NE Scotland, Orkney & Shetland

Findhorn Bay wildfowl plans sparks division

Findhorn Protest Image copyright JASPERIMAGE
Image caption Protests against shooting on the reserve have been held

A deal to resolve a dispute over the shooting of wildfowl on a Moray nature reserve has sparked more division.

A new voluntary permit system had been suggested for Findhorn Bay after lengthy negotiations.

The deal would have seen no shooting on Mondays as well as Sundays.

However, the Scottish Association for Country Sports (SACS) said the scheme had been launched without consultation with its members, and could not be imposed.

The shooting season starts on 1 September and runs to 20 February.

'Right direction'

The Findhorn Bay Local Nature Reserve management committee system was announced on Tuesday.

At the time, Lisa Mead, of Friends of Findhorn Bay (FFB), said it was "a step in the right direction".

She added: "FFB went along with in the hope that it will bring some relief to the dire situation on Findhorn Bay during the next shooting season.

"However, we feel it is still unfair to local residents, especially those living in Kinloss, who will still be woken up extremely early in the morning by shotgun fire, five days per week for six months of the year."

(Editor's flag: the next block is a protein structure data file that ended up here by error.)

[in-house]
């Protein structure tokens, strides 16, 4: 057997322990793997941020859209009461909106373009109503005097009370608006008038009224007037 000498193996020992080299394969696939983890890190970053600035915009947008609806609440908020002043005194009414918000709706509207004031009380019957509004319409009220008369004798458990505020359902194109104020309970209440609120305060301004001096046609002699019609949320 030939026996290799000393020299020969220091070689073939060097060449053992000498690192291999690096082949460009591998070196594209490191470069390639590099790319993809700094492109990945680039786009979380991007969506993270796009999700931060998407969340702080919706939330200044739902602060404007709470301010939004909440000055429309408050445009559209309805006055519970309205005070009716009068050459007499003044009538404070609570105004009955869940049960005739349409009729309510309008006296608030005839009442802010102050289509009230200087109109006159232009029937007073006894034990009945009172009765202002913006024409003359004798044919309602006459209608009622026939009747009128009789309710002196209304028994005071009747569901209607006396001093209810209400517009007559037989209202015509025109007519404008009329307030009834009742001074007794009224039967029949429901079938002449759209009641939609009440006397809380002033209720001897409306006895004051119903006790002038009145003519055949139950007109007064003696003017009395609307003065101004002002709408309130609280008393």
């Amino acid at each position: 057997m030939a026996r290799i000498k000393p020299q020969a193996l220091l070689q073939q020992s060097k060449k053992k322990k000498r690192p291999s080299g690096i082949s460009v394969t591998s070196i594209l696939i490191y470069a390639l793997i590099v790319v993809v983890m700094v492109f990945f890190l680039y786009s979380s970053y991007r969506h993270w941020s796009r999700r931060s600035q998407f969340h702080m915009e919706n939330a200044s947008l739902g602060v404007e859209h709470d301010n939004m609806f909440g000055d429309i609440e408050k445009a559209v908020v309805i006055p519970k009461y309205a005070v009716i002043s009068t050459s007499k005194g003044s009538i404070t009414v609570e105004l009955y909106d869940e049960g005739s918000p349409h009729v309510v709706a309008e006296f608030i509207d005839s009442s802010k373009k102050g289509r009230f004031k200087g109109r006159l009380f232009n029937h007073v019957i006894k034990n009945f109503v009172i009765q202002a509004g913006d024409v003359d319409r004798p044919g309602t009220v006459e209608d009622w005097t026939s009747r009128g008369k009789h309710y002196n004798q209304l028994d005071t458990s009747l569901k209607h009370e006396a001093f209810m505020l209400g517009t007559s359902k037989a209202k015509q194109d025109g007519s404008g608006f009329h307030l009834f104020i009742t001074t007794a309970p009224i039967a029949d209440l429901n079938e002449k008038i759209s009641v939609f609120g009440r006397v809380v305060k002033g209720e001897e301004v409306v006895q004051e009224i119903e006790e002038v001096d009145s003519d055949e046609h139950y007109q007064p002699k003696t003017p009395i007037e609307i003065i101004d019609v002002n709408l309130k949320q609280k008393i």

SACS director Alex Stoddart said: "We represent the majority of ordinary men, women and young people who engage in sustainable and responsible harvesting of wild quarry.

"SACS and our members at Findhorn Wildfowling and Conservation Association have worked long and hard to attempt to find a middle way between the interests of local hunters and the interests of more recently settled residents who have an ideological objection to wildfowling."

He added of the permit talks: "In a modern Scotland, such a lack of community engagement is appalling."

'Sustainable future'

Colin Shedden, Scotland director of the British Association for Shooting and Conservation (BASC), said: "BASC has been involved in recent discussions involving wildfowling on Findhorn Bay and is supportive of the voluntary approach for the coming season.

"We hope that this will give wildfowling on the Bay a sustainable future.

"We expect that any lessons learned from this approach will guide the more permanent arrangements envisaged by Moray Council."

Moray Council's economic development committee is set to discuss the issue at a meeting next month.

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